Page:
Alexander to Sec. Salazar: “Make Sure the Economic Consequences of the Moratorium Are Not Worse than the Environmental Consequences of the Spill”

Posted on June 23, 2010

WASHINGTON—U.S. Senator Lamar Alexander (R-Tenn.) today during a hearing of the Senate Appropriations Subcommittee on Interior, Environment, and Related Agencies, of which he is the ranking Republican, addressed Department of the Interior Secretary Ken Salazar on oversight of offshore drilling in the wake of the Gulf oil spill.

On the White House’s Offshore Drilling Moratorium:

  • “Nothing is 100 percent safe. I perfectly understand the difficulty here. But a billion gallons of coal ash were spilled at a coal plant in Tennessee and we didn’t stop burning coal – we tried to figure out how we don’t ever have that happen again and EPA is going to take over that type of regulation. A coal mine killed a number of miners not long ago in West Virginia – we didn’t stop mining coal, but we took immediate steps to try to see if we could keep that from happening again. A natural gas plant blew up in Connecticut – but we’re expanding the use of natural gas. If an airplane crashes, we sometimes look at the model of the airplane or the type of pilot or the training of those pilots – we don’t stop 1.6 million Americans from flying for six months. Because there are countervailing balances here, and those are higher prices, lost jobs.  The tankers bringing the oil are more likely to spill oil in our history than offshore drilling – and we’ll be relying more on foreign oil if we don’t explore for oil here. So I don’t question the pause. I think a pause is wise. I would hope that in devising any other moratorium that you take in account the judge’s reasoning and the countervailing public interests that involve jobs, and make sure that the economic consequences of the moratorium are not worse than the environmental consequences of the spill.”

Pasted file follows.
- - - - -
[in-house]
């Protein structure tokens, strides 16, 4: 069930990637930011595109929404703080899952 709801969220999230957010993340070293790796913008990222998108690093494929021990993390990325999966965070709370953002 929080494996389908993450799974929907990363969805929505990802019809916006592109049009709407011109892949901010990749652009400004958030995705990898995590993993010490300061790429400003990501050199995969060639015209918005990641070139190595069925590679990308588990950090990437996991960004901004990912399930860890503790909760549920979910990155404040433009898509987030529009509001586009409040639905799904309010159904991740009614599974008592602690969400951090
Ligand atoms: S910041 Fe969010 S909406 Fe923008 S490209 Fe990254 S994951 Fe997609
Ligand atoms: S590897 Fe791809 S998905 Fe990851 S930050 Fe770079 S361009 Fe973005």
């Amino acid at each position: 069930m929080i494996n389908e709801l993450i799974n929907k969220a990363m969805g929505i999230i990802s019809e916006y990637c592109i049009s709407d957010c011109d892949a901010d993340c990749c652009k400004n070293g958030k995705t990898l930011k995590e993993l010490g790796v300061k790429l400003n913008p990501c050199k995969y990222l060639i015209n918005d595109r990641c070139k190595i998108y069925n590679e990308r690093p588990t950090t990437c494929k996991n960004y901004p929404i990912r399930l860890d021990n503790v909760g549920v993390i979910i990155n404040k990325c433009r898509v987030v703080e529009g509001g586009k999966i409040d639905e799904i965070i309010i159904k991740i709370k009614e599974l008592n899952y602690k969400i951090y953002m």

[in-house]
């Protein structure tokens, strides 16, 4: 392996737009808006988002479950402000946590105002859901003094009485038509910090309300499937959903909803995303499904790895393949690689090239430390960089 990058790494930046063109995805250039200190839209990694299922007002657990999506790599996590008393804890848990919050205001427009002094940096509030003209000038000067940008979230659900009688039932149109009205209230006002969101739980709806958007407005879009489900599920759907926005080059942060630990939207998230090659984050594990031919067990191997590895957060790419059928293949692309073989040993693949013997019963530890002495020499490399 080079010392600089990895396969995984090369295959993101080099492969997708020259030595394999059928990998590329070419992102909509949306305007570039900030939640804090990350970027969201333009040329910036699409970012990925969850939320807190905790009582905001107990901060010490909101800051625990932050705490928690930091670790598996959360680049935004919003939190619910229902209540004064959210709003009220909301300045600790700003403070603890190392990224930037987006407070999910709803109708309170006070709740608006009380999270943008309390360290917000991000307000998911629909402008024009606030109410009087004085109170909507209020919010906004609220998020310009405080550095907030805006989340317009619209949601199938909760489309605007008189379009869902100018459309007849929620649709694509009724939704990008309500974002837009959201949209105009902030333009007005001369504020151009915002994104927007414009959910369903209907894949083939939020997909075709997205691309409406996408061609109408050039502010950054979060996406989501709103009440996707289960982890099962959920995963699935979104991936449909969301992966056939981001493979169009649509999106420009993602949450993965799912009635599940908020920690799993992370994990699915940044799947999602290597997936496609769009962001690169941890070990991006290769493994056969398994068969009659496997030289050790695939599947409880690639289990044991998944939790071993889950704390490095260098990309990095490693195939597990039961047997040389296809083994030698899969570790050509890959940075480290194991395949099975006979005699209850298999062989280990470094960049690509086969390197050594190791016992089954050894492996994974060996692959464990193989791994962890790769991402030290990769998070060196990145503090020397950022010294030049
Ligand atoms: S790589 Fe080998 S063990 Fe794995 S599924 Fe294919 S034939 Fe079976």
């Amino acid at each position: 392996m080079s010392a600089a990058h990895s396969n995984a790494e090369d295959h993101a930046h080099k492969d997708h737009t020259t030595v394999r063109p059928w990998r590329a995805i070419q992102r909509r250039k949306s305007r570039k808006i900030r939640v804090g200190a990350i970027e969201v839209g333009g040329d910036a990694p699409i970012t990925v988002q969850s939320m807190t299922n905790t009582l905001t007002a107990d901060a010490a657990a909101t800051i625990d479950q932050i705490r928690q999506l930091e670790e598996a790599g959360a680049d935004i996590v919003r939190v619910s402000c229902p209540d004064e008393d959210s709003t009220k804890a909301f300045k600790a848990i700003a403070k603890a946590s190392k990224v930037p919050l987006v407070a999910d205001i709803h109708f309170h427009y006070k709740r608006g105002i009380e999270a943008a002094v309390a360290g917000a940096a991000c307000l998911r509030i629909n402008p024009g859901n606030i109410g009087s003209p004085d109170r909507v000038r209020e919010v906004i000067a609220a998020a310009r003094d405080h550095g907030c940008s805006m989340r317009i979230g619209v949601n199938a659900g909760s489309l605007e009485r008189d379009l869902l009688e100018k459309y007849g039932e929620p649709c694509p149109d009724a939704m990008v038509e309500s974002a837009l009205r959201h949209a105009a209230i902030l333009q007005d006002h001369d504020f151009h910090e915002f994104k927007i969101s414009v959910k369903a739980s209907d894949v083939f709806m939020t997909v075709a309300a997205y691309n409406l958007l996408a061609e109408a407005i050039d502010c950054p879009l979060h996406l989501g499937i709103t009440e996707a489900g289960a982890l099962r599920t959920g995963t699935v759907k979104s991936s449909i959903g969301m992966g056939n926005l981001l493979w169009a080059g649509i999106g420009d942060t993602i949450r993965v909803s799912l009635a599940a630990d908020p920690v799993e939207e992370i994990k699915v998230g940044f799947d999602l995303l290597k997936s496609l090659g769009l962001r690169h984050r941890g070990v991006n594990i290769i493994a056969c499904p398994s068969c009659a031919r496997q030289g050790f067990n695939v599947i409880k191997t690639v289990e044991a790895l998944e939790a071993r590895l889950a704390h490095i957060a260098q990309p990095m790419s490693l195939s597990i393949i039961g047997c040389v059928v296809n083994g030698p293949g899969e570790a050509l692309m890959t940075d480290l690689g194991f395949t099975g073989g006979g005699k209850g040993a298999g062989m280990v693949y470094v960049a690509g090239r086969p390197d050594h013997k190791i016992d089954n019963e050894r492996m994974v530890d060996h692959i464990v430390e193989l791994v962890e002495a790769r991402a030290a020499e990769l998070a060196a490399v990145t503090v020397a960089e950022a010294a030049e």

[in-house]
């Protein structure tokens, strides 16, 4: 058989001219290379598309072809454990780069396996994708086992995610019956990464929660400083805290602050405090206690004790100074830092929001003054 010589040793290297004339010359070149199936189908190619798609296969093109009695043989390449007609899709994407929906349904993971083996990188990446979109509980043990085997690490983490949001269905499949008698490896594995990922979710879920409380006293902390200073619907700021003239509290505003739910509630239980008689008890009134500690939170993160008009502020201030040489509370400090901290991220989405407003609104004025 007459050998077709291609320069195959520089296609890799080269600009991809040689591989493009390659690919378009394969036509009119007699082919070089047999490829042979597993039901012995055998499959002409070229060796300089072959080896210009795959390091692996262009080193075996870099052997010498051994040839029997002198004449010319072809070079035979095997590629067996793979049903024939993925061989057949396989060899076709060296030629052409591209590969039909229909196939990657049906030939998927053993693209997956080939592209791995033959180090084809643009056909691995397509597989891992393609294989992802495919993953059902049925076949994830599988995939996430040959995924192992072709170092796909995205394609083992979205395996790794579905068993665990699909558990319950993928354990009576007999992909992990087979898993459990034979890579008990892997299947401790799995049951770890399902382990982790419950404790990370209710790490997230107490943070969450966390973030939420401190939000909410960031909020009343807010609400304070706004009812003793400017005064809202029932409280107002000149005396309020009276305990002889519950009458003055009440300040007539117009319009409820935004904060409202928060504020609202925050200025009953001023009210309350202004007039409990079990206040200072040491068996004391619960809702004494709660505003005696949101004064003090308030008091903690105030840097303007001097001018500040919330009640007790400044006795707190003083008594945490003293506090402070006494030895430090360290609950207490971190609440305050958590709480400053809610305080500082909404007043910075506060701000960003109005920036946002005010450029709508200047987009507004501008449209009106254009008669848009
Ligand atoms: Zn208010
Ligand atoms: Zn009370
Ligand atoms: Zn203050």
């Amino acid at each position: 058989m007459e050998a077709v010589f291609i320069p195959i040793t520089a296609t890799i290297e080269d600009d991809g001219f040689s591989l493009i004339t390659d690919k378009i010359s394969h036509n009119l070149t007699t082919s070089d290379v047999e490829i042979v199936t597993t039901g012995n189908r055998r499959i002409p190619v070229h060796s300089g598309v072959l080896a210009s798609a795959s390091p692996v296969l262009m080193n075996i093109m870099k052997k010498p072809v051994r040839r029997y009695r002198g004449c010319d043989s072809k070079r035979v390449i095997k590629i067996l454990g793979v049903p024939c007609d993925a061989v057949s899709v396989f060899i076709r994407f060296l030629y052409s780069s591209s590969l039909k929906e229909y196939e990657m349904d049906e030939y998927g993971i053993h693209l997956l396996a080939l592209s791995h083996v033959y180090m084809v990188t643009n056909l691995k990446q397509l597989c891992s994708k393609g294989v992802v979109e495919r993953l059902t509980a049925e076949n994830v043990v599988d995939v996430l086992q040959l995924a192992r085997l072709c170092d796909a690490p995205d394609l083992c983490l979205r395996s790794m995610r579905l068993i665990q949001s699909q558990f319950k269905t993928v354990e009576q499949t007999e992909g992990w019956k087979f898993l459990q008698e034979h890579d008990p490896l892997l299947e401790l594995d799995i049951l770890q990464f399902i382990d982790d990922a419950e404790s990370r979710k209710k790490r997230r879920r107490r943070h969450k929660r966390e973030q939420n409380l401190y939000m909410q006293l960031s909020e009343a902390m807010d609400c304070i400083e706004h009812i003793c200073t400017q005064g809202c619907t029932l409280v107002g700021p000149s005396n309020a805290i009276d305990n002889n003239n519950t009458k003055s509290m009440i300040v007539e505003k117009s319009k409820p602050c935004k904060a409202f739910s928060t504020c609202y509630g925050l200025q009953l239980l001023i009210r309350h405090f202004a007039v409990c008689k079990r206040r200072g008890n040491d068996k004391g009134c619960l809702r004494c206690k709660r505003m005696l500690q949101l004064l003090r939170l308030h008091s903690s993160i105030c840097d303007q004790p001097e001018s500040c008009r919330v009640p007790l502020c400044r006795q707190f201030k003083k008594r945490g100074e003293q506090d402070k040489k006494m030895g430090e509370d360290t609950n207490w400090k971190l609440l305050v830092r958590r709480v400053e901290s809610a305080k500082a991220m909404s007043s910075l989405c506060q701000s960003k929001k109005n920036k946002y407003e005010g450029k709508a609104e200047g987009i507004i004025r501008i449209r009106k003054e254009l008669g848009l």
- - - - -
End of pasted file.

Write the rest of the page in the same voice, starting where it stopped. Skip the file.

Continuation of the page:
• “There have been 50,000 wells drilled offshore since 1947.  And we have this incredibly unusual event it would seem, producing more spilled oil every day than all other wells have spilled in the last 30 years combined, according to your data.  So, that makes me wonder and think about Judge Feldman’s decision where he said, ‘Are all planes dangerous because one was?  Are all oil tankers like Exxon Valdez? All trains, all mines?  That kind of thinking seems heavy handed and overbearing,’ as you fashion a moratorium and I agree that the prudent thing to do if you have a terrible plane crash is to say, ‘Whoa.  Let’s stop and see what happened to make sure it doesn’t happen again.’” 

On Restructuring the Minerals Management Service:

  • “We don’t want to just move boxes around on an organizational chart.  We want to make sure that whatever is done on an interim basis is consistent with whatever might be done long-term.  There is apparently going to be a law passed reorganizing the Minerals Management Service that will have long-term consequences and in this year’s budget we need to know what the cost is because we have a specific amount of money for very important projects – from national parks to forest fires – that we have to deal with, and this could be a very expensive change.  We need to understand what we’re talking about and know whether the Administration is going to request a sufficient amount of money to do what needs to be done in the interim while we are waiting for the new organizing law to pass to create a long-term structure.”

On Accountability:

  • “We need to explore accountability. I think about the commander of a Navy nuclear sub and how no one has been killed – no nuclear incidents since the 1950s.  Most people think it’s because a commander could ruin his career if there’s a single accident in that reactor.  Everybody knows who’s on the flagpole.  But in terms of drilling and the responsible parties, such as the person doing the drilling or the regulator: Who’s on the flagpole?”